Newsflash – LinkedIn is about more than just finding a job nowadays. It’s one of the last social media platforms with any organic reach, which means you’re not paying for people to see what you post.
Not only that, but LinkedIn isn’t industry specific. You don’t have to be a banker, lawyer or doctor to leverage the platform to your advantage. Let’s get started.
Put a Name to the Face
LinkedIn is one of the first places someone might look you up, so make sure you have an updated photo (not one from 15 years ago). A great rule of thumb is to keep it framed from the chest up so your face is easy to see.
Wear something that you feel good in as long as it’s professional for your industry and shows off some personality. We’re a fan of big smiles at Grapevine.
Don’t Be Basic
Your LinkedIn banner is one of the best ways to add a little flare. Some people include an image of a place, person, or thing that they love, like a sunset. Other users see it as an opportunity to brand themselves with contact information. You can check out our CEO’s page for an example of what that looks like.
Headlines are for Personality… Not a Job Title
Your headline is one of the only things besides your photo that will appear when someone searches for you. LinkedIn will automatically place your most recent job title here, but we recommend you use this for something different.
You may want to add your interests, location, or qualifications here. Think of it as a mini bio. Once you’ve landed on something, search for yourself to proof the formatting of the text.
Feature Your Website
If you’re working on a side project, have an online portfolio, or just want to showcase your company’s website, LinkedIn allows you to display one link prominently below your photo and headline.
As it currently stands, a personal page on LinkedIn will get more traction than a business page, so chances are someone might link to your website through you before a company profile.
Tell a Story
The bio section on LinkedIn is a place to share your passions, journey, and current interests. Don’t think of it as a stuffy cover letter. People want to know more about you than just your professional capabilities. We always think that a good blend of relevant work details along with more personal facts is the way to go.
No One Cares About Your First Job or Where You Went to High School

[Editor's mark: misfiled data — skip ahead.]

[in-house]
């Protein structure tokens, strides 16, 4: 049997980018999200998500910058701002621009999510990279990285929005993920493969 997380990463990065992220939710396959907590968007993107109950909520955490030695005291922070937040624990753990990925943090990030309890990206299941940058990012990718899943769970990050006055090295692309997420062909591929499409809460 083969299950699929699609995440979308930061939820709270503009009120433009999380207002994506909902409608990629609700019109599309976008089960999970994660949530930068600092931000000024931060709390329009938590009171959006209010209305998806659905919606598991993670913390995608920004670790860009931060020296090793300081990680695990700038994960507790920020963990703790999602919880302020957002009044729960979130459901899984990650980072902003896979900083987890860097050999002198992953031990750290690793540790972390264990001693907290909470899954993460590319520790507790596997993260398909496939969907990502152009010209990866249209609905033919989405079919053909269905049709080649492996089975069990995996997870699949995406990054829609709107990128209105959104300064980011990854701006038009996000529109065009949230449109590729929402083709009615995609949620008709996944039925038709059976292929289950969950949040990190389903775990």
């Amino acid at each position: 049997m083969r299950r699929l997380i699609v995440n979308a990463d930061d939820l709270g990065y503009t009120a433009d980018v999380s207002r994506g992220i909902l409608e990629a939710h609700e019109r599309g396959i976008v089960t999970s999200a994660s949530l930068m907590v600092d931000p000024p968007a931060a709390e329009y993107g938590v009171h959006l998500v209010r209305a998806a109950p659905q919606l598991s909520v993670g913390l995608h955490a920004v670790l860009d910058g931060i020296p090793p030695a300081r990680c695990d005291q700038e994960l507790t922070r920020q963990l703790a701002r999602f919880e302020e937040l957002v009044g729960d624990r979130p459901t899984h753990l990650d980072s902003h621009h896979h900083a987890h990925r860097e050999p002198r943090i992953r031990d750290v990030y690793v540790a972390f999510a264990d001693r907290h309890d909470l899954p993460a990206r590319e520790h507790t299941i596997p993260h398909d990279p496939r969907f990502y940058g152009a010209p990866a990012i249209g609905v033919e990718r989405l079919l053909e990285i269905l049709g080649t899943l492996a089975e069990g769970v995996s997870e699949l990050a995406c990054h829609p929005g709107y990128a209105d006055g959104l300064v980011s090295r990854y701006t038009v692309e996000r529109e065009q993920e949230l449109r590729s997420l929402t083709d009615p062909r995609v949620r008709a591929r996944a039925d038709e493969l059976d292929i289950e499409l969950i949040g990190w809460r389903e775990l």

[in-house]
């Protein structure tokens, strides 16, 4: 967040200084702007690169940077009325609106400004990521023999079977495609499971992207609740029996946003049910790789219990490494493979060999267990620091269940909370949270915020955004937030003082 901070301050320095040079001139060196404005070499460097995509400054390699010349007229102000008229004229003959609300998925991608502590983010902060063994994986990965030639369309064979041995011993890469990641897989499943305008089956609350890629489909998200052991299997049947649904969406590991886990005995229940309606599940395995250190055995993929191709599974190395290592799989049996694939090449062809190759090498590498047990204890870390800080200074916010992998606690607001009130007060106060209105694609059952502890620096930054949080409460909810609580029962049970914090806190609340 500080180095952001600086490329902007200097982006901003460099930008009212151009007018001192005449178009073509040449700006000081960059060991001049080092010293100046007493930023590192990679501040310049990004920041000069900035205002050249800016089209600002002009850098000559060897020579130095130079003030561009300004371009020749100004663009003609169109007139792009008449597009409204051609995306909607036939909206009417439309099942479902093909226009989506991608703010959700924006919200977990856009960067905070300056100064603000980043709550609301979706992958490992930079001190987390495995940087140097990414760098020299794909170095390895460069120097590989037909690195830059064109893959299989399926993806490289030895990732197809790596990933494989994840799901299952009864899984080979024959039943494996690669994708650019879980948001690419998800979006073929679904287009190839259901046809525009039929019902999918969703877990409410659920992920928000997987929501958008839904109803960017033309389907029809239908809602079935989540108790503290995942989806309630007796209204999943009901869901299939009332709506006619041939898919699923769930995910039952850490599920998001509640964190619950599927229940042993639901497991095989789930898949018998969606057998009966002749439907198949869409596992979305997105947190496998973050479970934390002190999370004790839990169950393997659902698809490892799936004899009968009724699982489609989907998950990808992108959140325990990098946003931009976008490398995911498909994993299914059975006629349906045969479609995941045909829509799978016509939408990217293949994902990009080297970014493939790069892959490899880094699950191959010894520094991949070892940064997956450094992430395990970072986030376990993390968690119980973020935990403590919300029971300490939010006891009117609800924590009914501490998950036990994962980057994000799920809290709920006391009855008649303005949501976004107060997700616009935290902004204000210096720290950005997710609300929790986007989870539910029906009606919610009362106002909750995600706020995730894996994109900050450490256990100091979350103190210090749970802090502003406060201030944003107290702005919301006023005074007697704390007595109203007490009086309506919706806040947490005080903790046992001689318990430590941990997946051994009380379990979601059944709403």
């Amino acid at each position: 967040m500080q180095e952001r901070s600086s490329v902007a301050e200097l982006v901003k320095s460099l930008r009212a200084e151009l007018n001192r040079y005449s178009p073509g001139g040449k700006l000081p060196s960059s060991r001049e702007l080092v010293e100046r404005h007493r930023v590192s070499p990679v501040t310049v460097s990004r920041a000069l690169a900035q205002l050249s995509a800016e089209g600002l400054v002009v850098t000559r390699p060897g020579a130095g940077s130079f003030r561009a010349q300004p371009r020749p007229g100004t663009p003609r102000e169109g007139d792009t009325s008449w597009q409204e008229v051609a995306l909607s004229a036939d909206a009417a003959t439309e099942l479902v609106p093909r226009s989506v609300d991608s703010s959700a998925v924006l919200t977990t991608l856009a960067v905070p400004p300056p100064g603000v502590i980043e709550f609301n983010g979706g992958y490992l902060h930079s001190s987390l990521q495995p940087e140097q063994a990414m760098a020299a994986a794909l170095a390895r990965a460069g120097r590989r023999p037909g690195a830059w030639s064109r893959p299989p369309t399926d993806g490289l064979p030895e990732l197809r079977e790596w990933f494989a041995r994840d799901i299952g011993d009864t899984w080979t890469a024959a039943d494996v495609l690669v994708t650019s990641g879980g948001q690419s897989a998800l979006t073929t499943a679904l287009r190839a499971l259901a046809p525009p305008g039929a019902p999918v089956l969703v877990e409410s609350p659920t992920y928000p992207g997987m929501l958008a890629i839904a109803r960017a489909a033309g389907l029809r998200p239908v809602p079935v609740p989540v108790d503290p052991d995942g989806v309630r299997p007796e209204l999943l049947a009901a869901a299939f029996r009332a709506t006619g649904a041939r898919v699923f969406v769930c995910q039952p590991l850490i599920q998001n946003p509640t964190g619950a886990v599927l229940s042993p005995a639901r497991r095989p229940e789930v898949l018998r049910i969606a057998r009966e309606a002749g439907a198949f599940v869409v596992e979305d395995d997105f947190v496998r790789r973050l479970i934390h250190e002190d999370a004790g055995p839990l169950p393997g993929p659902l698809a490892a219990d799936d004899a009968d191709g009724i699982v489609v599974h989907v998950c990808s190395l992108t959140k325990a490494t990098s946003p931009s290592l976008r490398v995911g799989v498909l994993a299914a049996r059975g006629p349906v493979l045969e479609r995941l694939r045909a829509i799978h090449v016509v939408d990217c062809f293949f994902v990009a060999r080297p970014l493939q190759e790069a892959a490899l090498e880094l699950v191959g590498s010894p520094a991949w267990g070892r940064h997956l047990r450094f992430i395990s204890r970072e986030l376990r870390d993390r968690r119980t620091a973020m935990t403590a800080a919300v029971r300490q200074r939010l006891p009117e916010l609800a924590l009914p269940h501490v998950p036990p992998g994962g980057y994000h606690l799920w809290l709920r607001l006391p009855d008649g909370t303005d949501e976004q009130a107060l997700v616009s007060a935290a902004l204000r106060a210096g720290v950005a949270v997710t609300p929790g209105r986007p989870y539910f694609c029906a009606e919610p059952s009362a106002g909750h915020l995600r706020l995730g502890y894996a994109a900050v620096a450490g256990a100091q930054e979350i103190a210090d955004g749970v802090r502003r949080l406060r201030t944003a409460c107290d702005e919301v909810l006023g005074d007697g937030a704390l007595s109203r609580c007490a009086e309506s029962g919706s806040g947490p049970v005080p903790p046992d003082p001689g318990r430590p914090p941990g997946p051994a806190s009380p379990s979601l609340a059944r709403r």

This might come across as a bit harsh, but if you’re going to take the time to beef up your experience and education, you might as well omit some of your earlier details (unless you’re a young professional).
Under the experience section, add timelines and brief descriptions in a bulleted format. We recommend this over paragraphs as short sentences can be skimmed.
When it comes to your education, one of the easiest talking points is connecting on an area of study or a university, so show it off.
Yes, Certifications Matter
Depending on your industry, you may have some certifications or licenses that are recognized industry wide. These accolades are important to display on your profile because they show you are credible and continuing to invest in yourself.
Show Us What You’ve Got
Skills are a great way to quickly showcase your capabilities. When you add a skill to your profile, connections are also able to endorse you. This ties into what we know as social proof which is one of the most powerful tools for gaining trust online.
Remember to check on your skills once a year and freshen up the list if you see fit.
Ask for a Review
Another great way to boost that social proof is to request recommendations. To start if you’re feeling apprehensive, recommend a close colleague. Chances are (if you choose wisely) that they will reciprocate.
We Want You to Be Popular
If staying busy is your thing, then you’re not going to want to miss out on adding your organizational involvement. This can include volunteer work to serving on a board.
Don’t Be a Lurker
Don’t expect your connections to grow if you’re not being social here. Getting your brand recognition goes beyond likes. It’s about posting, commenting, and sharing. All these things build community, familiarity, and trust. Set aside a few minutes in the morning to intentionally engage with what you see on your feed.
Follow Your Interests
We’ve heard a lot of people mention that they don’t like LinkedIn because the content isn’t relevant. Well, like any algorithm, you have to train it first. By connecting with thought leaders in your industry, joining groups and adding interests to your profile, you will begin to see things that resonate with you.
Create Content That Works for You
Depending on what industry you’re in this might seem scary, but it doesn’t have to be. Gary Vee of Vayner Media frequently touches on a very simple point about this. If you feel most comfortable writing, then make words your medium. If you’re great on the fly, use video!
Think about what you like to do and what you want to share. Then execute, post and test.